Friday, February 29, 2008

Black Capped Chickadee Nest

This nest with all the lovely moss in it belonged to black capped chickadees. They are one of my favorite little birds. They are so brave and so friendly. Usually they stay around here all year. If a bluebird house is near to a tree line, then chickadees may nest in the box. Who could begrudge these little guys a place to stay? Certainly not me!

Thursday, February 28, 2008

Tree Swallow Nest

We are back to my nest pictures. This one is a tree swallow nest. Tree swallows love to include feathers in their nest. I guess they find them, but if you've ever seen them dive bomb a cat, or my husband's head, then it's not hard to imagine them stealing feathers from another bird. Like bluebirds, the tree swallows are great insect eaters and a welcome addition to the garden. They are real flying aces too. On late summer days the tree swallows will dive close to ground level, fly in one of the openings in the stone wall and out another.

When placing bluebird houses, two houses next to each other works best. Bluebirds like some distance between nests, and tree swallows do too. So one nest of bluebirds and one of tree swallows works nicely. For information on blue birds, New York's state bird, click on the New York Bluebird Society. You can even hear one sing!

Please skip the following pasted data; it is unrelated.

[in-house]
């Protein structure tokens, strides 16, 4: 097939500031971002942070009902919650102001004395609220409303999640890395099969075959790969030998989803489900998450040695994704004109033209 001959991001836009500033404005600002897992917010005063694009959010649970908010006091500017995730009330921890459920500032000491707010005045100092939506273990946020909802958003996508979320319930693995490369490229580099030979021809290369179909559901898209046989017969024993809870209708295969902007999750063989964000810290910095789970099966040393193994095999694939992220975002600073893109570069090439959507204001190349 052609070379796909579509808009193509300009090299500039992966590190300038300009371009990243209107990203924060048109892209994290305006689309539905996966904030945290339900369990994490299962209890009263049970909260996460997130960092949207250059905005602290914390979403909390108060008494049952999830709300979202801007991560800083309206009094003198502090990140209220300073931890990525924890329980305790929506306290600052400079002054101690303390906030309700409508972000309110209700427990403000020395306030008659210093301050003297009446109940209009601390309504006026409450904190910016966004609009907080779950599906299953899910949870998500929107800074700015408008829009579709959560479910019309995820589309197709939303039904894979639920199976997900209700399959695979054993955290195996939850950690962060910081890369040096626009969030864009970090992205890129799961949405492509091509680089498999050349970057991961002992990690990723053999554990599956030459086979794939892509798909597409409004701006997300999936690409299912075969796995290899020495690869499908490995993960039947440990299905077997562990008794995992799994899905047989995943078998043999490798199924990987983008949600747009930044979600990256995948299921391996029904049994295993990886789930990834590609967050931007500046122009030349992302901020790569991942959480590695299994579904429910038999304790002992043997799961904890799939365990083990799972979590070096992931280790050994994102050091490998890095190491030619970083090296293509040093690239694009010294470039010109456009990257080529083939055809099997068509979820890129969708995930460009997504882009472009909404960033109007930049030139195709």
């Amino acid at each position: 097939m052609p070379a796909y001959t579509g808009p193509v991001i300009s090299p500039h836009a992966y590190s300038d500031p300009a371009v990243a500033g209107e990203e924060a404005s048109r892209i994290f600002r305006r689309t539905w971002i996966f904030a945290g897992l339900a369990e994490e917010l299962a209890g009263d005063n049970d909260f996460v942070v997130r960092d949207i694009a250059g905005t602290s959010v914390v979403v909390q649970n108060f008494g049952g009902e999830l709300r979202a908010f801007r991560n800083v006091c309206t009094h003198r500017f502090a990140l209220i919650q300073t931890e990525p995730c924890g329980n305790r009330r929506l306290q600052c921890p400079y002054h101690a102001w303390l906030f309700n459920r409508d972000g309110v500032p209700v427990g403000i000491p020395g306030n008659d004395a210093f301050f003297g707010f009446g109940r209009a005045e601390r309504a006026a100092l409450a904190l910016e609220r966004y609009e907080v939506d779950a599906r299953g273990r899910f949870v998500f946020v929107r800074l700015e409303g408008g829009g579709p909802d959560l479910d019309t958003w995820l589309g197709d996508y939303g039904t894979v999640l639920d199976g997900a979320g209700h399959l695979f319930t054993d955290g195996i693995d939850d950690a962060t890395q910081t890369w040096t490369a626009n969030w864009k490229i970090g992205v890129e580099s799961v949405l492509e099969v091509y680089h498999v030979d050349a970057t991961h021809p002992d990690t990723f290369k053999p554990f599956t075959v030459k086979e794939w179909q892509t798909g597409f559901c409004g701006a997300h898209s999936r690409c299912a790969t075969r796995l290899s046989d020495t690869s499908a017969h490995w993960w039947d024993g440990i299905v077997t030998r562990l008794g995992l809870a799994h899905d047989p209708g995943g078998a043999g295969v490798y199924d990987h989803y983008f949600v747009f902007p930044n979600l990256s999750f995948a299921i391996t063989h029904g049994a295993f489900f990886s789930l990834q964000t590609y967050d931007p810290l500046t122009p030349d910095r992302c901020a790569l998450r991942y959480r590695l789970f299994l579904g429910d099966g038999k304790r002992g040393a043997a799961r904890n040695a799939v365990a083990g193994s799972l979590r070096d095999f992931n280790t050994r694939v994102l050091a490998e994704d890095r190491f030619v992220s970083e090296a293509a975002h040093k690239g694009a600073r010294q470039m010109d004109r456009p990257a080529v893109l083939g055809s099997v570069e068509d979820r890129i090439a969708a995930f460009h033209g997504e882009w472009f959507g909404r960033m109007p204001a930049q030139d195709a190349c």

Wednesday, February 27, 2008

Inside Looking Out

It's February, still, in upstate New York. Our little glimpse of spring is over. I have to say waking up this morning to the incredible blue cast and muffled silence that comes with a thick layer of snow was wonderful. Now with more light we have pristine white. It's absolutely beautiful out every window of the house. I know that here, sometimes, we get lots of snow in March.

The bluebirds were here though, and I can't help but wonder where those bluebirds are now. I have more bird nests to show you, but I just had to do a snow picture today. My scented geraniums are hugging the glass reaching for the sun. They are waiting to be out there too. I rub their leaves and close my eyes. Mmm... I guess I can wait.

Tuesday, February 26, 2008

Spring Birdhouse Cleaning

After I saw my first bluebird of the season, my husband suited up and went around to clean out the bluebird houses that we have scattered around the 30 acres. The very next day he was rewarded with the sight of four male bluebirds checking out the boxes outside the kitchen window. The guys always check out the real estate first. The girls come along later.